GUEST BLOG: What do we do now? by Olly Hawes

Olly Hawes brings The Absolute Truth About Absolutely Everything, back to CPT for the third and final time this week. A lot has changed since the show was last here. For more info and to book tickets, click here

Will we look back and see it as a watershed moment? Are we living in a new world? Has the #metoo movement – and everything else that’s followed it – fundamentally changed things?

I’m not sure (nor, of course, am I the best person to judge this). I’ve spoken to plenty of women who, between them, hold the whole gamut of opinions on the matter: absolutely; absolutely not; maybe.

The possibility that we might be entering into a society that has reframed its narrative towards gender, power and equality excites, inspires and gives me an enormous amount of hope. As a theatre maker, however, it presents me with a bit of a conundrum…

The Absolute Truth About Absolutely Everything is a show about the consequences of patriarchy, performed by me (a white, middle class man in his 30s) and a different, unprepared woman each time. It’s returning to CPT for its third and final stint this week. It was last here in October 2016 (as part of Calm Down, Dear, the festival of innovative feminist performance) – almost exactly a year before #metoo started trending. A lot has changed since then.

When I, Amelia Stubberfield (one of the previous performers) and Matthew Evans (one of the directors of the show), started rehearsals again at the beginning of the year, we asked ourselves: what does this show mean in 2018? How should it change? We tweaked, we edited, we added here and cut there, but the fundamentals stayed the same, the show still felt, fundamentally, relevant. Why?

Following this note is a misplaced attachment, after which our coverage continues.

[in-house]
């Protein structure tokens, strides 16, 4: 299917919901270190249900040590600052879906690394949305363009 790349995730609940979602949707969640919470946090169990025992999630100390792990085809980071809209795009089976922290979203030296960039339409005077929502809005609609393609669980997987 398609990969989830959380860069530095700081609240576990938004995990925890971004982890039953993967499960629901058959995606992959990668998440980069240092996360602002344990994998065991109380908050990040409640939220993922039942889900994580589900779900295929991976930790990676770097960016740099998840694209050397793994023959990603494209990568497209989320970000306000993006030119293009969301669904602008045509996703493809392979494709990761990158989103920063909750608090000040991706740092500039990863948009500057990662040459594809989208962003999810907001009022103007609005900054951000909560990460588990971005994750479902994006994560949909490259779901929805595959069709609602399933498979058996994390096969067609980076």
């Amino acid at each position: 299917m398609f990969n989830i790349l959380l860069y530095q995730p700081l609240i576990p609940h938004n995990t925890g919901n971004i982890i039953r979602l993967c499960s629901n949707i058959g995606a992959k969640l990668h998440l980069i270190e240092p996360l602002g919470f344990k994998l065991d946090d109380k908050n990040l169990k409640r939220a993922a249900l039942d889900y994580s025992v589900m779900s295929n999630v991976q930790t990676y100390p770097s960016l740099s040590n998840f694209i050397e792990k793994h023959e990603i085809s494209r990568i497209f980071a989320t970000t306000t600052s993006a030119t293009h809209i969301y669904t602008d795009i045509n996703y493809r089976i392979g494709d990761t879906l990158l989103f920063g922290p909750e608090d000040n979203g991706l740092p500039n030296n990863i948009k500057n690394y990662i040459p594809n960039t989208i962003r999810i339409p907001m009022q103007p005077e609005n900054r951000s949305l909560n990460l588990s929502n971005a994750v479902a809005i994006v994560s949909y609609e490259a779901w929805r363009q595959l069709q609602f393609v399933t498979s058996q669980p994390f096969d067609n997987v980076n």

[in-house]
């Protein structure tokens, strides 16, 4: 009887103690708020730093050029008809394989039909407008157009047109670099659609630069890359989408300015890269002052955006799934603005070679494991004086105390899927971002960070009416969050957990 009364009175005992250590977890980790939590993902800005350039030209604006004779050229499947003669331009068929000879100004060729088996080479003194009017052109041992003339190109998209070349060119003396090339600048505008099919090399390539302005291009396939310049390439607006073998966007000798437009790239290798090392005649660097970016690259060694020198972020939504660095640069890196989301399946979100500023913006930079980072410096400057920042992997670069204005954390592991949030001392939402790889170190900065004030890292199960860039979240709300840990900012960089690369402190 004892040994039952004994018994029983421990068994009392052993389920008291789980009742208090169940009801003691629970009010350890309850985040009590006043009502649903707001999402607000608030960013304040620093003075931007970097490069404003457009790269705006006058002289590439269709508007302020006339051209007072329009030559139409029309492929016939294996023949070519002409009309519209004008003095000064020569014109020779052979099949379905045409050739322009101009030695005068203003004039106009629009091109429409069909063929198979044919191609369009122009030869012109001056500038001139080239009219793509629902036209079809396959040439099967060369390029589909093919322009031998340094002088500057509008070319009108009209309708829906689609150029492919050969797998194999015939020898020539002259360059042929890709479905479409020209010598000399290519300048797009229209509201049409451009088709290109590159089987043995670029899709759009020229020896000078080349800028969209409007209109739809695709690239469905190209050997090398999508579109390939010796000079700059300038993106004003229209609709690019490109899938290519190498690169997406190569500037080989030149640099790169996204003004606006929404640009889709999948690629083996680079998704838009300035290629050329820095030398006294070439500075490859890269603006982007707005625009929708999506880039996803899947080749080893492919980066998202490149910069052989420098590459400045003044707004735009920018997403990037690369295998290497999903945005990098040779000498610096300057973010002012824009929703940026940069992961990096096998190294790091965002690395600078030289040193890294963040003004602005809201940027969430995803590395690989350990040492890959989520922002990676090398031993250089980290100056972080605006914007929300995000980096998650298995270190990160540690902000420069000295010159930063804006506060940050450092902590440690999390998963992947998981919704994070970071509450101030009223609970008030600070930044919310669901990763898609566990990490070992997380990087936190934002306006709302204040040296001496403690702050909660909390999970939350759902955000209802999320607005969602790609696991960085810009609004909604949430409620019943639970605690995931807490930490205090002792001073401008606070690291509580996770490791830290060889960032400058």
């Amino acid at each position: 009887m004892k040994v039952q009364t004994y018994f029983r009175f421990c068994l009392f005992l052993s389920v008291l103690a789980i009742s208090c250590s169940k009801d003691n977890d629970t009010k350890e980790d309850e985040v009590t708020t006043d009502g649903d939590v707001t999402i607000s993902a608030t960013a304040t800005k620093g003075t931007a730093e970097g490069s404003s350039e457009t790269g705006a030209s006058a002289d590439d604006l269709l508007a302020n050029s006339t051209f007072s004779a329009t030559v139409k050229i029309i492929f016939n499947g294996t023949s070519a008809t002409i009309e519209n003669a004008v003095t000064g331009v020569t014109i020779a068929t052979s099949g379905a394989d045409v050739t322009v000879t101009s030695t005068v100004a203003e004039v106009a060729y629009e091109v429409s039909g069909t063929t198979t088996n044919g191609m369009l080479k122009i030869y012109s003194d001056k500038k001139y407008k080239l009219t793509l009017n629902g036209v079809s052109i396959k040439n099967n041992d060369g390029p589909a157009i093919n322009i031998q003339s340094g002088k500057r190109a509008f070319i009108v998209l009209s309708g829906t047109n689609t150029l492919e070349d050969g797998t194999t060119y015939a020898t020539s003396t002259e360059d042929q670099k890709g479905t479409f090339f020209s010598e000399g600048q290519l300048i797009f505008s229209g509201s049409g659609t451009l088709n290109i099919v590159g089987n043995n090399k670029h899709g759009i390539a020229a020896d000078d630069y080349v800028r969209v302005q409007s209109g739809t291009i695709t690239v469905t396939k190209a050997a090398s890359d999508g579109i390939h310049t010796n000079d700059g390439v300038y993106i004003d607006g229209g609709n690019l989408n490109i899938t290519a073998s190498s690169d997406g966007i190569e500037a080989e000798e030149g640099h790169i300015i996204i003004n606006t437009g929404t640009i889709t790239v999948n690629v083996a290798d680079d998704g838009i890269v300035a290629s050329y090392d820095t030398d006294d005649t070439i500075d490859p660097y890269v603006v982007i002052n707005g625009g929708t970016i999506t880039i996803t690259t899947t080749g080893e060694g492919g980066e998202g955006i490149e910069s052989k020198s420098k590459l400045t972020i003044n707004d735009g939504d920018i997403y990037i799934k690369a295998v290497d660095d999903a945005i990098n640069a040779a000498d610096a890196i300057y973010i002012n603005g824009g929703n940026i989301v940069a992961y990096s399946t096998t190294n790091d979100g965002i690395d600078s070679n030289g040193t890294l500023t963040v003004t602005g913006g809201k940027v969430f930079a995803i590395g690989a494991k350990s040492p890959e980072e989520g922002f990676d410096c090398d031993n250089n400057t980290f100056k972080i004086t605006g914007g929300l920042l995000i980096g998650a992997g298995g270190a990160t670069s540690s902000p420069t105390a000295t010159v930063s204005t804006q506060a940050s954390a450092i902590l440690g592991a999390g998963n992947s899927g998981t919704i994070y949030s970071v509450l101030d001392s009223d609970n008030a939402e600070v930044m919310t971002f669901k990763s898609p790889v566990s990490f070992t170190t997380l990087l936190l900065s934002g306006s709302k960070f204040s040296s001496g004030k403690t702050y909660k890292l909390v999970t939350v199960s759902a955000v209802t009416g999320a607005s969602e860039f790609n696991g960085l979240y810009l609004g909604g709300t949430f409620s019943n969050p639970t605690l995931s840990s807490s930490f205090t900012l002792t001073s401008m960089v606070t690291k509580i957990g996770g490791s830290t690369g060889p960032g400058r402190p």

Back in 2016, the show prompted very strong responses. It was variously described as ‘thrilling’, ‘fabulous’, ‘important’, ‘interesting’, ‘boring’ and ‘abhorrent’. Jessie Thompson, digital arts editor at the Evening Standard, described herself a ‘total fangirl’ for a show where a man ‘holds himself to account for misogyny’. Laura Gilbert, in Exeunt, wrote that the show ‘truly disgusted’ her, calling it ‘sexist’ and ‘misogynistic’. I found it very hard to predict how people would react. When I spoke to friends or audience members afterwards, I never knew what they were going to say, and I was constantly surprised.

It’s the same in 2018. For example, younger people and other artists have often responded positively, but at Chapter (Cardiff’s Arts Centre), a pair of experimental performers walked out of the show before the end in protest, then a group of students pointedly turned their back on me in the bar afterwards, but a middle aged couple enthusiastically bought me drinks eager to discuss the show, and later a quiet, older man took me to one side and spoke very movingly about what the show had made him confront in himself.

Perhaps what this suggests is that, if we are living in a new world, it is the conversation around gender equality that has fundamentally changed, but there is still a long way to go before those words translate into actions. Evolving the conversation is not, in and of itself, enough, but it is the starting point. I hope The Absolute Truth About Absolutely Everything, on its last outing in London, can play its own small part in creating the change we so badly need to see.

The Absolute Truth About Absolutely everything is here Tue 15 – Thu 17 May. Book tickets here